So word on the street is that Oklahoma is looking to play more four-down fronts next season and also that Caleb Kelly is likely to maintain his job as a starting outside LB opposite Obo Okoronkwo.
It seems from Bobby’s comments on the matter that he feels that four-down allows Oklahoma a better shot at creating a consistent pass-rush than playing three-down. As a general rule I don’t think this is really accurate. The 3-4 defense is excellent for generating pressure for the obvious reason that the offense has a more difficult time determining who they are going to have to block before the snap. Instead they have to diagnose more after the snap.
Lots of teams these days are enjoying the 3-4’s ability to bring interior pressure as part of a four-man pressure while dropping both OLBs and taking away the seams:
That’s a really useful card to play against spread offenses because it handles some of the spread’s strengths while attacking its weaknesses. The OLBs are generally well positioned to help bracket the slot receivers, whom spread offenses love to target, and if the blitzing inside-backer is good then you can get the kind of quick inside pressure that often spells doom for a passing attack.
The Giants beat the Patriots in the Super Bowl twice because Justin Tuck had two sacks in each game (and a forced safety in the second game) blitzing from an inside alignment. You know what’s easier to find than a 6-5, 265 pound freak that can rush the passer from the edge or inside? A LB that’s good at the insert blitz drawn above.
But the Oklahoma Sooners don’t even know who their inside-backers will be next year. They are returning only one proven pass-rusher from 2016 in Obo Okoronkwo and their next most promising guy in that role is fellow OLB Caleb Kelly.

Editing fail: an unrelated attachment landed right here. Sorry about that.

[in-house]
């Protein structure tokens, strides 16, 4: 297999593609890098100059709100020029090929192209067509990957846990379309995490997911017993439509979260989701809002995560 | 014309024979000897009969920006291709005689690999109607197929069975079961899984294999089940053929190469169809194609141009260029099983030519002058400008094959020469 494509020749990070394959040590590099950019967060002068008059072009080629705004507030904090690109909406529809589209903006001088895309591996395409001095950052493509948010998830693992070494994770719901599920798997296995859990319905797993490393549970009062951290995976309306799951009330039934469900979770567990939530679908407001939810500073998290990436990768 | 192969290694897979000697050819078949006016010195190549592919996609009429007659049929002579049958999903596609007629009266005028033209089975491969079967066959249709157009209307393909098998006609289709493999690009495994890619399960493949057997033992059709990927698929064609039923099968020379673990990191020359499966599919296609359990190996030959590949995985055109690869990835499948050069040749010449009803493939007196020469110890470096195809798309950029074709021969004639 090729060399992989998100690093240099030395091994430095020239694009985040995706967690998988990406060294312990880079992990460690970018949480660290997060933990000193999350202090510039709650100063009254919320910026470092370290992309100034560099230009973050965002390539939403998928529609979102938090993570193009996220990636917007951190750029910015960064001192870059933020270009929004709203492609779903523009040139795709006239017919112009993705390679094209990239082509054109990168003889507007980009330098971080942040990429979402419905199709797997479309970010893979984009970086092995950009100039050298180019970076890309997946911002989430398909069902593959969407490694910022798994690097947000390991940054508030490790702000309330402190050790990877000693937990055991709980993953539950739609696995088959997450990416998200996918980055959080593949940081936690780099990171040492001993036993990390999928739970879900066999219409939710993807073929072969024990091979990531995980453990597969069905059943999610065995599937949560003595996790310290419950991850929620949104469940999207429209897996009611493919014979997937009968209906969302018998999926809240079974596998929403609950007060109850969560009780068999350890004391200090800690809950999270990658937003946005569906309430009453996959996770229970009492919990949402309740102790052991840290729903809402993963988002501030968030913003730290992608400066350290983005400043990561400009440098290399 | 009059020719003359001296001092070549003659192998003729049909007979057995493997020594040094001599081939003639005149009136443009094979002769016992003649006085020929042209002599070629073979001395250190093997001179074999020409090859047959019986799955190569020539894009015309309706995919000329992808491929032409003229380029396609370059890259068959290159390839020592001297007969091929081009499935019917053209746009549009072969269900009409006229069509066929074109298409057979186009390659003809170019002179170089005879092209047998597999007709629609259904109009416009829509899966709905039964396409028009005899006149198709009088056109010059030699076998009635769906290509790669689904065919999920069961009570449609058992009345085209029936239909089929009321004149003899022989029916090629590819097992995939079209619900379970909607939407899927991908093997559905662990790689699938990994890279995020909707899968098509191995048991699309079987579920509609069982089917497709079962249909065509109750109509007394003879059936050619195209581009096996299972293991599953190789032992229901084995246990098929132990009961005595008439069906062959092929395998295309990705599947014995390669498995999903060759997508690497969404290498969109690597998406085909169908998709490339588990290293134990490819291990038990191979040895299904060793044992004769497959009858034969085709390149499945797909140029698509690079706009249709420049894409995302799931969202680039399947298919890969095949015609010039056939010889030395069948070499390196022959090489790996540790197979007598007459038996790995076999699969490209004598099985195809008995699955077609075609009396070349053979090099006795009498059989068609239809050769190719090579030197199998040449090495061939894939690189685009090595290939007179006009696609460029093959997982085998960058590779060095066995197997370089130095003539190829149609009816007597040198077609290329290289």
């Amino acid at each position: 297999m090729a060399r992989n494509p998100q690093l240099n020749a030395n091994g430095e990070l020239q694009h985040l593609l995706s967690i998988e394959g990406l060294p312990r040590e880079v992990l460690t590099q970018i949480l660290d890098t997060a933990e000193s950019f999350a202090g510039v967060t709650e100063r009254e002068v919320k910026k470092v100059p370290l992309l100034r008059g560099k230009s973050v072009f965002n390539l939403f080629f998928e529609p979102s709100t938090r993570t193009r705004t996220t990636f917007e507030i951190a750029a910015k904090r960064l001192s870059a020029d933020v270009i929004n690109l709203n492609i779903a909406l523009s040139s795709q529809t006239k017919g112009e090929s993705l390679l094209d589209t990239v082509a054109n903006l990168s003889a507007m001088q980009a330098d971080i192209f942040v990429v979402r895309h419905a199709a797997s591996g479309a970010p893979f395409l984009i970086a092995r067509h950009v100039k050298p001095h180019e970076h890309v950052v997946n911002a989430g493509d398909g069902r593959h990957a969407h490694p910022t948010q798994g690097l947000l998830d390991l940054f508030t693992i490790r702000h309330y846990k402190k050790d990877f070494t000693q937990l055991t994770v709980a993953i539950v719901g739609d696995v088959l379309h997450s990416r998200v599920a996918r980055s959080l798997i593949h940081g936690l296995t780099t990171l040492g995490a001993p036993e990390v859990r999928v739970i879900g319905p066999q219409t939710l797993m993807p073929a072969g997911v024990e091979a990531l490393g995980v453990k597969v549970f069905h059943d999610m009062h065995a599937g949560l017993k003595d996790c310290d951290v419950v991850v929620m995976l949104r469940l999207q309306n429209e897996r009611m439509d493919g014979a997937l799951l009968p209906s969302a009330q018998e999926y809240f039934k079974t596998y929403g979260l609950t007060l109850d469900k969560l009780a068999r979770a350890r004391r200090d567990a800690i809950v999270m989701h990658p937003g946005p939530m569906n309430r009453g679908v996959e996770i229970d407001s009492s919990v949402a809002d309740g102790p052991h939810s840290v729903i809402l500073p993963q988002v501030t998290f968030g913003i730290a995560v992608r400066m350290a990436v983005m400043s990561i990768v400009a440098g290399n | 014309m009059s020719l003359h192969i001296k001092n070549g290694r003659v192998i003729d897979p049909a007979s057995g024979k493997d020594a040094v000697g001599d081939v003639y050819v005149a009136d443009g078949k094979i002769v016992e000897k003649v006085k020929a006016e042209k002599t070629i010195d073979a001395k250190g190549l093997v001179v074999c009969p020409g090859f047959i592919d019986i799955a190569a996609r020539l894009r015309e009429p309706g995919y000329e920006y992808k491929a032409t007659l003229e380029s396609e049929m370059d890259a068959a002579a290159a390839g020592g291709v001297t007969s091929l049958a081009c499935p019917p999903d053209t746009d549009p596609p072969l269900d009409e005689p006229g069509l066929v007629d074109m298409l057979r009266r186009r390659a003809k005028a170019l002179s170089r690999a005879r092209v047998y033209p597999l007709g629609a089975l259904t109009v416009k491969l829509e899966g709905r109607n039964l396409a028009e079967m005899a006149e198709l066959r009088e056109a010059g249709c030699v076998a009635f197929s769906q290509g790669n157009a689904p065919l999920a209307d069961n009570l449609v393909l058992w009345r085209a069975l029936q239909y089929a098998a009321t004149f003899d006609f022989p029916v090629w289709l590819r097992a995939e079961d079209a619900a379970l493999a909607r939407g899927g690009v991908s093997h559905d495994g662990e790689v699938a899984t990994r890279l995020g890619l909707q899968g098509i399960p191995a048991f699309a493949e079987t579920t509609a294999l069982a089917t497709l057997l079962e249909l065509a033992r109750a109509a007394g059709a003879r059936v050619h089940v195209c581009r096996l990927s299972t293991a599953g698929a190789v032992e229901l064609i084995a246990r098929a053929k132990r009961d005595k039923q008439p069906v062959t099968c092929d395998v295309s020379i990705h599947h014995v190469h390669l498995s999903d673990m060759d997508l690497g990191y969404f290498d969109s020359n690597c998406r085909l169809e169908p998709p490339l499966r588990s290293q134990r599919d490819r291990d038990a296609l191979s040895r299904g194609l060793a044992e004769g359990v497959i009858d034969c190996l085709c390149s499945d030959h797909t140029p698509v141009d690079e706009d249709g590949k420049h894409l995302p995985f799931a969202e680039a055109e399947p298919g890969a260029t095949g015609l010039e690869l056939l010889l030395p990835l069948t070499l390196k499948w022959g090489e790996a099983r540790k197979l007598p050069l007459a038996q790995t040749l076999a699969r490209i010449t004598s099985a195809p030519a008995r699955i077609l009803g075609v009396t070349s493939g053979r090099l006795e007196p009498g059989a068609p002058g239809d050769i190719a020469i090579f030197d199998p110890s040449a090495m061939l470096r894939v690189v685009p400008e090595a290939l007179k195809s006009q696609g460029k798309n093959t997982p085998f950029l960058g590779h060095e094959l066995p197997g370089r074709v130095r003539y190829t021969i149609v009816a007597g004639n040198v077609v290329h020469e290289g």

The unspoken issue is that Oklahoma keeps losing out on top DT targets in recruiting and teams have been recruiting against them by telling players that they don’t want to go eat blocks in Norman when they can attack the backfield somewhere else. Stoops is hardly likely to mention that angle as his primary rationale here but I’m sure it’s a significant factor as well.
Anyways, Oklahoma’s challenge in 2017 is how to get the most out of a pair of excellent OLBs in their pass-rush. The most obvious path is to use Caleb Kelly in the “Roy-backer” role that we should probably rename after Eric Striker in light of the skill sets involved here.
Caleb Kelly is at the “sam” linebacker position and can work off the edge or play underneath in coverage as needed, Okoronkwo is still at his “jack” linebacker position and he’s on the edge where he can rush from a stand-up position or still drop into coverage to maintain some disguise in the scheme.
But there are some problems with having Caleb Kelly lined up out wide on that slot receiver…
The trips problem
Playing the 6-3, 221 pound Caleb Kelly out wide over the slot receiver is a questionable tactic in the Big 12 regardless of the trips problem. Spread offenses love to use the slot to attack teams and even with Steven Parker at the strong safety spot behind him, this is an exposed alignment for a guy who was recruited to rush the passer.
But the trips problem seriously exacerbates the issues, as you can see from this view:
As a sam linebacker here Kelly is lined up pretty far wide to effectively blitz the edge and if you move him closer to threaten a blitz you give away your coverage call (that safety and mike linebacker are going to have to play man coverage on the two slot receivers).